Updated 12:16 PM EDT, Sun, Sep 22, 2019

ALS Ice Bucket Challenge Controversy: Animals Rights Activists, Catholics and Protestants Speak Out, Some Make Accusations of 'Slacktivism'

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While the ALS 'Ice Bucket Challenge' has raised more than $50 million so far for ALS research since it's inception last month, the charitable campaign has been met with criticism from different groups. There has also been a push from the 'Pro-Life' sect, who cites that ALS research means experimenting with stem cells, which they consider to be a form of abortion. Both Catholics and Protestants alike agree on this fundamental claim. Other critics call the challenge an act of 'slacktivism,' which can be classified as participating in a movement due to its popularity. Lastly, Pamela Anderson, a life long PETA advocate, cites that ALS research means harmful testing of animals.  

Catholics as well as Protestants believe that stem cells, also known as embryonic cells, are the equivalent of a human life. When these cells are harvested it is the same thing as committing murder. The Archdioceses of Cincinnati has banned all ice bucket donations from its schools in order to prevent stem cell research.

"We deeply appreciate the compassion, but there's a well established moral principle that good ends are not enough. The means must also be morally licit," said Cincinnati Archdiocese spokesperson Dan Andriacco.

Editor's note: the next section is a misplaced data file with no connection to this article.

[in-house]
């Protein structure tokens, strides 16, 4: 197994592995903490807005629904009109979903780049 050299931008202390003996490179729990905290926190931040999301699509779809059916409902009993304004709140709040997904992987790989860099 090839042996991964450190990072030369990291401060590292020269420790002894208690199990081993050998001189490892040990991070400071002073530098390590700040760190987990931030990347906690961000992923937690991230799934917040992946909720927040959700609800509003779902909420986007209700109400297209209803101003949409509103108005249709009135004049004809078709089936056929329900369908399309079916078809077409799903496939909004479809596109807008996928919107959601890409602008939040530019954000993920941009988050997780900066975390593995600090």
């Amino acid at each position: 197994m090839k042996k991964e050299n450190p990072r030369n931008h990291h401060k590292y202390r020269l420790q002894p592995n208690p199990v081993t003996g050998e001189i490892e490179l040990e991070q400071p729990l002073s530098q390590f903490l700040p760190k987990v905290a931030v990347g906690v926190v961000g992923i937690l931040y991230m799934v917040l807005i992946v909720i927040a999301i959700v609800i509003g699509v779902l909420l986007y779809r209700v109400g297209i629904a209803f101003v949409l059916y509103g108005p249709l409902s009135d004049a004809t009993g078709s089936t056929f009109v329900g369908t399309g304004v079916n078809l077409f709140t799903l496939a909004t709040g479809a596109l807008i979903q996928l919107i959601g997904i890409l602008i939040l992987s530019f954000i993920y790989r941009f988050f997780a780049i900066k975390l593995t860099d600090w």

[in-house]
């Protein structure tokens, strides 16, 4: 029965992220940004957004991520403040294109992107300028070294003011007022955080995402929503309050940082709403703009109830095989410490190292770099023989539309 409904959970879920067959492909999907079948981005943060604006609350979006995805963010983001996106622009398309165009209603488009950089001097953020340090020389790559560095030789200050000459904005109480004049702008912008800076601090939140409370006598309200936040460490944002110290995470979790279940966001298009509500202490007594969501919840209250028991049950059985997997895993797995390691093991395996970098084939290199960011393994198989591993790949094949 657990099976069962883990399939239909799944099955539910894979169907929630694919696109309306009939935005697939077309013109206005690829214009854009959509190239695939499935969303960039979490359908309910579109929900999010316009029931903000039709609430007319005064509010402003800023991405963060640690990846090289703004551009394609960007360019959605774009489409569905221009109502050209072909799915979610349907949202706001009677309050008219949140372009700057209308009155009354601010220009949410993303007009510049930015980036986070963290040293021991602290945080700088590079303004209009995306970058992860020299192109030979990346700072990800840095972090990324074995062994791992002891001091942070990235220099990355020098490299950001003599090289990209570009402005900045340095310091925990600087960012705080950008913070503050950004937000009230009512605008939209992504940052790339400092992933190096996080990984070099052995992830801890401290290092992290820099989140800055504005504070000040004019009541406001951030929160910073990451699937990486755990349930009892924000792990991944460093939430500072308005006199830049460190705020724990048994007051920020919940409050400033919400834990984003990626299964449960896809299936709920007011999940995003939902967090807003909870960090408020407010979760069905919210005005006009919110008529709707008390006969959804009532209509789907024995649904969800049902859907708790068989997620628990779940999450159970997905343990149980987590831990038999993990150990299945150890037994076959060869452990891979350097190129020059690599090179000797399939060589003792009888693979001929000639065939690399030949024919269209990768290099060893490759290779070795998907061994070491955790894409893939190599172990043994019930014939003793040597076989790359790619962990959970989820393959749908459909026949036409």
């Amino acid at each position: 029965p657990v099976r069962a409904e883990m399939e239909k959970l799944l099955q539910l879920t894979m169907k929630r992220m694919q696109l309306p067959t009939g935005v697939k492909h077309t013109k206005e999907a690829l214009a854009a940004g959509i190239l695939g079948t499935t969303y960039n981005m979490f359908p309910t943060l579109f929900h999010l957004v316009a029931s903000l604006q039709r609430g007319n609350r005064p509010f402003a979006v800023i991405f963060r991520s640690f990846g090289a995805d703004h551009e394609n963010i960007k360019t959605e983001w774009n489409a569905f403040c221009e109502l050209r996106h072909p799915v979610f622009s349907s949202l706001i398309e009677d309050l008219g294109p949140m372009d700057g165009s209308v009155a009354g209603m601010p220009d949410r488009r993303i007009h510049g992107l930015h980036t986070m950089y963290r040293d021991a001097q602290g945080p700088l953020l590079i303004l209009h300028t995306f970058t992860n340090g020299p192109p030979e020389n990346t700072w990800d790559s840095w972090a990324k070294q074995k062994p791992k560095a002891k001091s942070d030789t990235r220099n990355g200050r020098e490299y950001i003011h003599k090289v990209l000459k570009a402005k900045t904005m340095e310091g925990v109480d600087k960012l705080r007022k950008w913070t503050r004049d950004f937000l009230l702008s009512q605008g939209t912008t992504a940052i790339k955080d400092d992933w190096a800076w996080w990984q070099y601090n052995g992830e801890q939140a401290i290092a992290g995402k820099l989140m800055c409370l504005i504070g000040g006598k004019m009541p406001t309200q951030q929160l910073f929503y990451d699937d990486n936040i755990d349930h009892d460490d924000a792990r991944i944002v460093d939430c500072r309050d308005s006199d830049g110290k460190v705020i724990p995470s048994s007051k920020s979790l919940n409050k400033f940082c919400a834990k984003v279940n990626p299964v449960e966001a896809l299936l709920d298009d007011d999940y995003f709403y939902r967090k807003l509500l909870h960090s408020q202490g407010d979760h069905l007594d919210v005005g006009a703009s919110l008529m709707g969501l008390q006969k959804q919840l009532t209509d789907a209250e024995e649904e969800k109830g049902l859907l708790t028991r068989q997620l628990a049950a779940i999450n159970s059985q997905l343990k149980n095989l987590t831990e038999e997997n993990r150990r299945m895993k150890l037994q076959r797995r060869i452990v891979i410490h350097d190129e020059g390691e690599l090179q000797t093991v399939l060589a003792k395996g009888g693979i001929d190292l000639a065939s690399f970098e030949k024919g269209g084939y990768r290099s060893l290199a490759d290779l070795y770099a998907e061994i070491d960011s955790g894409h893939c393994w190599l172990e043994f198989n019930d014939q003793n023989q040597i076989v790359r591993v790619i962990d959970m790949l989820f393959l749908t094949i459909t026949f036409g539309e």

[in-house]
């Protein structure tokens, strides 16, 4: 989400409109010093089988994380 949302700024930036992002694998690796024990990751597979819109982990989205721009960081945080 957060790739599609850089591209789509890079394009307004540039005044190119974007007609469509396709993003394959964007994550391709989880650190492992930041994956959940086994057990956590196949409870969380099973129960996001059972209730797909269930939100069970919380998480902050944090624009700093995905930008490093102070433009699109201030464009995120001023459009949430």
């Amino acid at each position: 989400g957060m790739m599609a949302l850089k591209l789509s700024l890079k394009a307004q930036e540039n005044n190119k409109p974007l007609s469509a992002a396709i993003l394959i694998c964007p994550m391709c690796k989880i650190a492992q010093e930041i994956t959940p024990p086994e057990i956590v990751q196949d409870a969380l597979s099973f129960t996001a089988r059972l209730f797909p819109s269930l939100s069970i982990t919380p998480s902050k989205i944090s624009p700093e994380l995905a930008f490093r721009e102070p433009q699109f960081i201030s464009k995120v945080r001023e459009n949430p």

Anti-abortion activist Lila Rose has been warning Republicans to stay away from the ice bucket challenge for the same reasons. "It hurts the pro-life cause, which calls for a consistent, cohesive ethic on the dignity of ALL human life, when pro-life politicians take part in gimmicks or events, however well-intended, that contribute directly and unapologetically to the culture of death," Rose told BuzzFeed.

Aside from moral and ethical claims about where the donations are being spent, critics also cite that the ice bucket challenge is just the latest victim of 'slacktivism.' Slacktivisim can loosely be defined as a trendy movement, in which participants are only engaging because it is the popular or cool thing to do. Critics are curious whether all participants actually donated money or--more importantly--know what ALS is.

Slacktivisim lives and dies with social media. In a couple weeks when the hype has worn off, millions of people will go back to their day to day lives and forget all about ALS. Whether or not the ice bucket challenge can be classified as such a 'slacktivist' movement, the fact remains that according to TIME, $50 million has already been raised for ALS research by the 'ice bucket' challenges, no matter the motive.

The last counter-attack on the ice bucket challenge comes from celebrity Pamela Anderson, who claims that ALS research harms animals when searching for cures. "Recent experiments funded by the ALS Association, mice had holes drilled into their skulls, were inflicted with crippling illnesses, and were forced to run on an inclined treadmill until they collapsed from exhaustion. Monkeys had chemicals injected into their brains and backs and were later killed and dissected," Anderson wrote on her Facebook page.

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